Sometimes, you need something be an accessory to all of your cured meats. And nothing is better than Kathleen Cotter’s cheese stand, The Bloomy Rind. She sources great artisanal cheese from around the US, with a stunning inventory from the southeastern US. Her collection of cheese is always varied and no one knows cheese better than Kathleen.

And let’s be honest. What goes better with great cured meat products than some curdled milk products! Well, maybe fermented grape products…but curdled milk creations are always welcome!

Food, on its surface, is always about the taste of flavor of a dish. But food is also inextricably tied to people. The people who produce it, the people who cook it, and the people who use food as a vehicle to build communities and relationships with others. The journey of charcutepalooza elucidated that simple concept to me more than anything – it’s about real food and real people.

It’s learning to try something new, and not being afraid of it.

It’s accepting your failures, and learning from them.

It’s celebrating your triumphs, and sharing it with the world.

I will forever be grateful to Cathy and Kim for allowing me to be a part of this amazing adventure. I have to thank Michael Ruhlman for providing us with the knowledge and advice in his book, Charcuterie. He was also always available for any of us through twitter, which was simply impressive. You all have shown me things that I never dreamed of and for that I will always be grateful.

And to you, the reader, who has been on this journey with me, what a ride it has been. Although charcutepalooza comes to an end, the things I have learned will be with me forever. The skills and techniques are now part of my repertoire, just like how sauteing, braising, grilling, or roasting are. The relationships with the people who produce my food is one that I hope to grow and continue for a long, long time. And even though the challenge ends, I have no doubt that I will continue this Epicurean Adventure. As one door closes, another opens. And I, for one, can’t wait to see where next year will take me! Hopefully, it won’t run my family out of the kitchen 🙂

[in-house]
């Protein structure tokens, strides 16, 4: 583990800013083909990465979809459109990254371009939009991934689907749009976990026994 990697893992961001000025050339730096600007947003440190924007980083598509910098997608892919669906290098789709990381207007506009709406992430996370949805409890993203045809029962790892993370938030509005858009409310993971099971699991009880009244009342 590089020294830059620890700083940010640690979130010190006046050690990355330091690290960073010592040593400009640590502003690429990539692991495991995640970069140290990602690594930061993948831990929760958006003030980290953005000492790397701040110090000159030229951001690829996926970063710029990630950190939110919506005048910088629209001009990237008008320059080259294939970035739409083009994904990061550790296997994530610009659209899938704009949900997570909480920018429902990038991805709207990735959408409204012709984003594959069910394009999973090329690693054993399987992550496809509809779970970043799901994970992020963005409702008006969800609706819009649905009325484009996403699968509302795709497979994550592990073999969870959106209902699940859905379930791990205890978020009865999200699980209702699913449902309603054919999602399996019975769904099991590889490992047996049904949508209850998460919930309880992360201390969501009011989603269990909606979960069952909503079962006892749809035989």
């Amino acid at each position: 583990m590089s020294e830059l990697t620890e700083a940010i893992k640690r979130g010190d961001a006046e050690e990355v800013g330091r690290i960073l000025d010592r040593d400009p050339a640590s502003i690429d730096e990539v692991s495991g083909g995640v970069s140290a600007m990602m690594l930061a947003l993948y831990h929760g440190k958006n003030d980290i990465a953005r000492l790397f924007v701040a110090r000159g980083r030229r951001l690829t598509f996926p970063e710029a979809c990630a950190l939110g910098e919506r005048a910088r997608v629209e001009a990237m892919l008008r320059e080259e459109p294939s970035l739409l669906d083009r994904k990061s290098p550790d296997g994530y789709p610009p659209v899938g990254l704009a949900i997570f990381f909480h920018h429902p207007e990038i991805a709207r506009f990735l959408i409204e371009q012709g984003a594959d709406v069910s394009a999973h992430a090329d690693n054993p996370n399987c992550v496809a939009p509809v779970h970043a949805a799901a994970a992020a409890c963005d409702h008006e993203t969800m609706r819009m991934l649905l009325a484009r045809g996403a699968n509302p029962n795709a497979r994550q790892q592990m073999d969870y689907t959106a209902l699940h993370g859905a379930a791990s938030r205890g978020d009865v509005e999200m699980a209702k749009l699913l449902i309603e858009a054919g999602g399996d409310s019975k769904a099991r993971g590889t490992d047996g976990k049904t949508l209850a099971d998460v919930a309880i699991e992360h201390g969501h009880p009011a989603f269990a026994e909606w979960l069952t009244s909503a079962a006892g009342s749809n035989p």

Charcutepalooza Project #11: Curing and The Butchery of the Whole Pig

December 1, 2011

Sometimes, you take up a pretty hard project. You have determination, sure. You have confidence. And maybe, just maybe, you’ve had some previous success that has bolstered your bravado so much that you think everything will go according to your plan. I mean, it should all be so effortless with a flawless finale, right?

Unfortunately for me, this was not my month, nor was it my best challenge. Earlier in the year, I thought I was the man – I made my own bacon (and it was awesome), I put 30 lbs of pork butt and 20 lbs of pork fat through a meat grinder and made tons of really, really tasty sausage. Hog jowls were expertly butchered and simmered slowly in their own fat for the better part of a day, before being pounded into rillettes. My own hot dogs? That was a cinch. But at some point, the charcuterie gods saw fit to strike down my hubris and leave me with a few strings of porky mold.

I was a bit heartbroken. And to be honest, I was too scared that I was going to get the plague if I even attempted to take a bite.

You see, dried cured sausage is one of my favorite things on the planet. Aged Spanish chorizo entices me with the smoky heat of paprika and garlic. Italian Finocchiona, redolent of black pepper and fennel seed is perfect on a small slice of baguette and some extra virgin olive oil. And don’t even get me started on how much I love, nay adore pepperoni – ubiquitous on pizza slices all around the world, but a truly extraordinary product when done the old fashioned way.